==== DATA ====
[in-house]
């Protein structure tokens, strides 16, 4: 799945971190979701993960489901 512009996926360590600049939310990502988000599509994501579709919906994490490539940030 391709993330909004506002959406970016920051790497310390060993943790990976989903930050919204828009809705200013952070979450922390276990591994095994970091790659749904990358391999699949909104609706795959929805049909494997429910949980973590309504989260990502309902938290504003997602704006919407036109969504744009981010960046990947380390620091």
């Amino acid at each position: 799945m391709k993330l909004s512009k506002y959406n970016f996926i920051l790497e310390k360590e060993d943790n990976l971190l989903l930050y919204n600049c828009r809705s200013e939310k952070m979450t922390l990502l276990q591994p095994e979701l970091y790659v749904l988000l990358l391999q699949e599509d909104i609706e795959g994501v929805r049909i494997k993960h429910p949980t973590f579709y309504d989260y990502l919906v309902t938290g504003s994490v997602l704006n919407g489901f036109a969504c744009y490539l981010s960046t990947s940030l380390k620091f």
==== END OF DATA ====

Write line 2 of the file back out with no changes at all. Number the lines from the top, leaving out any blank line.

């Protein structure tokens, strides 16, 4: 799945971190979701993960489901 512009996926360590600049939310990502988000599509994501579709919906994490490539940030 391709993330909004506002959406970016920051790497310390060993943790990976989903930050919204828009809705200013952070979450922390276990591994095994970091790659749904990358391999699949909104609706795959929805049909494997429910949980973590309504989260990502309902938290504003997602704006919407036109969504744009981010960046990947380390620091």